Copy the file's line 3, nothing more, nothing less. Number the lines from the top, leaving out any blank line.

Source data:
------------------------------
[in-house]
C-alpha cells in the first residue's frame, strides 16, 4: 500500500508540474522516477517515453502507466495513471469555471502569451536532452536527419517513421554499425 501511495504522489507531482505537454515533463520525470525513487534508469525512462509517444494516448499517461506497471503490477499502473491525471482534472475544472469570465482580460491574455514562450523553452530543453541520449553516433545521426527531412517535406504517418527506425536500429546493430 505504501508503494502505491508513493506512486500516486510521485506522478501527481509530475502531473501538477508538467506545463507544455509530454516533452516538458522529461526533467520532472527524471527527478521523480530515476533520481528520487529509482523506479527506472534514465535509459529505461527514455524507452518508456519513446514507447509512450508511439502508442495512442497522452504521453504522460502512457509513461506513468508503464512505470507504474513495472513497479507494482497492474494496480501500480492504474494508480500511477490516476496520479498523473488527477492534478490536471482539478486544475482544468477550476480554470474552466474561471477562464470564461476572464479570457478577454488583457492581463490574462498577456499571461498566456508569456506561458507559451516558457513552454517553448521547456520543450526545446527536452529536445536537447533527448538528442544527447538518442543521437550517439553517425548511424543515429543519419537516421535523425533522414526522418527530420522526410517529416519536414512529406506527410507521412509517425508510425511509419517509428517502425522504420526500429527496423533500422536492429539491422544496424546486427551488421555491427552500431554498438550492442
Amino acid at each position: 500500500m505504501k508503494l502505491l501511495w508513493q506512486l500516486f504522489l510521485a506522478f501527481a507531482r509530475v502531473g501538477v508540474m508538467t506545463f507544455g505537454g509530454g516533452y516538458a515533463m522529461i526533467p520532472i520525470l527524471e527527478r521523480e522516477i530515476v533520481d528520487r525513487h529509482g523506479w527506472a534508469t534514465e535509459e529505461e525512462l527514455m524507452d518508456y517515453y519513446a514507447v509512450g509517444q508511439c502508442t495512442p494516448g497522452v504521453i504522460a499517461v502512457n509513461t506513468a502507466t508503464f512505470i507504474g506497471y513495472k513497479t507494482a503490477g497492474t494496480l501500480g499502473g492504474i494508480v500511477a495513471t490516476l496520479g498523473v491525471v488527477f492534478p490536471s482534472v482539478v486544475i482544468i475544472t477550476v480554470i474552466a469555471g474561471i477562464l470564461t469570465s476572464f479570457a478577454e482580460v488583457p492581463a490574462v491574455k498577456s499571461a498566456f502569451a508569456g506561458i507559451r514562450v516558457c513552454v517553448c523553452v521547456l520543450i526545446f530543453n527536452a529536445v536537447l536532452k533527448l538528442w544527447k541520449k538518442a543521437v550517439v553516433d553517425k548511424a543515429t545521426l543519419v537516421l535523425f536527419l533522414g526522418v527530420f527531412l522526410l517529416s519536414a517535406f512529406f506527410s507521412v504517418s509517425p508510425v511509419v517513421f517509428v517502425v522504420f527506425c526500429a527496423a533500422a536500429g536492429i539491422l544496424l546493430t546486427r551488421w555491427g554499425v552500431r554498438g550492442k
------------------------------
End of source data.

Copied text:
Amino acid at each position: 500500500m505504501k508503494l502505491l501511495w508513493q506512486l500516486f504522489l510521485a506522478f501527481a507531482r509530475v502531473g501538477v508540474m508538467t506545463f507544455g505537454g509530454g516533452y516538458a515533463m522529461i526533467p520532472i520525470l527524471e527527478r521523480e522516477i530515476v533520481d528520487r525513487h529509482g523506479w527506472a534508469t534514465e535509459e529505461e525512462l527514455m524507452d518508456y517515453y519513446a514507447v509512450g509517444q508511439c502508442t495512442p494516448g497522452v504521453i504522460a499517461v502512457n509513461t506513468a502507466t508503464f512505470i507504474g506497471y513495472k513497479t507494482a503490477g497492474t494496480l501500480g499502473g492504474i494508480v500511477a495513471t490516476l496520479g498523473v491525471v488527477f492534478p490536471s482534472v482539478v486544475i482544468i475544472t477550476v480554470i474552466a469555471g474561471i477562464l470564461t469570465s476572464f479570457a478577454e482580460v488583457p492581463a490574462v491574455k498577456s499571461a498566456f502569451a508569456g506561458i507559451r514562450v516558457c513552454v517553448c523553452v521547456l520543450i526545446f530543453n527536452a529536445v536537447l536532452k533527448l538528442w544527447k541520449k538518442a543521437v550517439v553516433d553517425k548511424a543515429t545521426l543519419v537516421l535523425f536527419l533522414g526522418v527530420f527531412l522526410l517529416s519536414a517535406f512529406f506527410s507521412v504517418s509517425p508510425v511509419v517513421f517509428v517502425v522504420f527506425c526500429a527496423a533500422a536500429g536492429i539491422l544496424l546493430t546486427r551488421w555491427g554499425v552500431r554498438g550492442k